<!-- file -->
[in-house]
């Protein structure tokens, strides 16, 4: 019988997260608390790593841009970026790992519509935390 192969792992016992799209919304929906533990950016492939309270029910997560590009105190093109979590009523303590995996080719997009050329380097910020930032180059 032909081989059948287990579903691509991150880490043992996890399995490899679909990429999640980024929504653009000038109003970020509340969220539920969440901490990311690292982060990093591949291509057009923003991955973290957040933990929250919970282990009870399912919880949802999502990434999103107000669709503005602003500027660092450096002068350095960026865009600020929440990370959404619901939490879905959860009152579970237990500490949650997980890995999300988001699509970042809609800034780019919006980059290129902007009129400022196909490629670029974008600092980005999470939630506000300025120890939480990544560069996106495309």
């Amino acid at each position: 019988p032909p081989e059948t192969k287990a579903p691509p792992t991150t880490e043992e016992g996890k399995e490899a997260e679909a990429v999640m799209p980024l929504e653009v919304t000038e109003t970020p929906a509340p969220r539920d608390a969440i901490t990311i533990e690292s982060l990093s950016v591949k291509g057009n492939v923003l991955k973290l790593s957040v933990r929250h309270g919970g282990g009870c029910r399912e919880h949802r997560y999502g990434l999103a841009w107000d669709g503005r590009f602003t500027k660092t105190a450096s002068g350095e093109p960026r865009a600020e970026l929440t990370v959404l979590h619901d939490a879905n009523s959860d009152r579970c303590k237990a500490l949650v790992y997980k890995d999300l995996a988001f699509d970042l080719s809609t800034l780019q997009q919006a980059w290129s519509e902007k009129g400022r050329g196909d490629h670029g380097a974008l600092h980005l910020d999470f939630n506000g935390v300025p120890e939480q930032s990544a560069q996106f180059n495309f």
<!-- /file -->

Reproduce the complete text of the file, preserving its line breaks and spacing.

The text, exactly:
[in-house]
């Protein structure tokens, strides 16, 4: 019988997260608390790593841009970026790992519509935390 192969792992016992799209919304929906533990950016492939309270029910997560590009105190093109979590009523303590995996080719997009050329380097910020930032180059 032909081989059948287990579903691509991150880490043992996890399995490899679909990429999640980024929504653009000038109003970020509340969220539920969440901490990311690292982060990093591949291509057009923003991955973290957040933990929250919970282990009870399912919880949802999502990434999103107000669709503005602003500027660092450096002068350095960026865009600020929440990370959404619901939490879905959860009152579970237990500490949650997980890995999300988001699509970042809609800034780019919006980059290129902007009129400022196909490629670029974008600092980005999470939630506000300025120890939480990544560069996106495309």
């Amino acid at each position: 019988p032909p081989e059948t192969k287990a579903p691509p792992t991150t880490e043992e016992g996890k399995e490899a997260e679909a990429v999640m799209p980024l929504e653009v919304t000038e109003t970020p929906a509340p969220r539920d608390a969440i901490t990311i533990e690292s982060l990093s950016v591949k291509g057009n492939v923003l991955k973290l790593s957040v933990r929250h309270g919970g282990g009870c029910r399912e919880h949802r997560y999502g990434l999103a841009w107000d669709g503005r590009f602003t500027k660092t105190a450096s002068g350095e093109p960026r865009a600020e970026l929440t990370v959404l979590h619901d939490a879905n009523s959860d009152r579970c303590k237990a500490l949650v790992y997980k890995d999300l995996a988001f699509d970042l080719s809609t800034l780019q997009q919006a980059w290129s519509e902007k009129g400022r050329g196909d490629h670029g380097a974008l600092h980005l910020d999470f939630n506000g935390v300025p120890e939480q930032s990544a560069q996106f180059n495309f």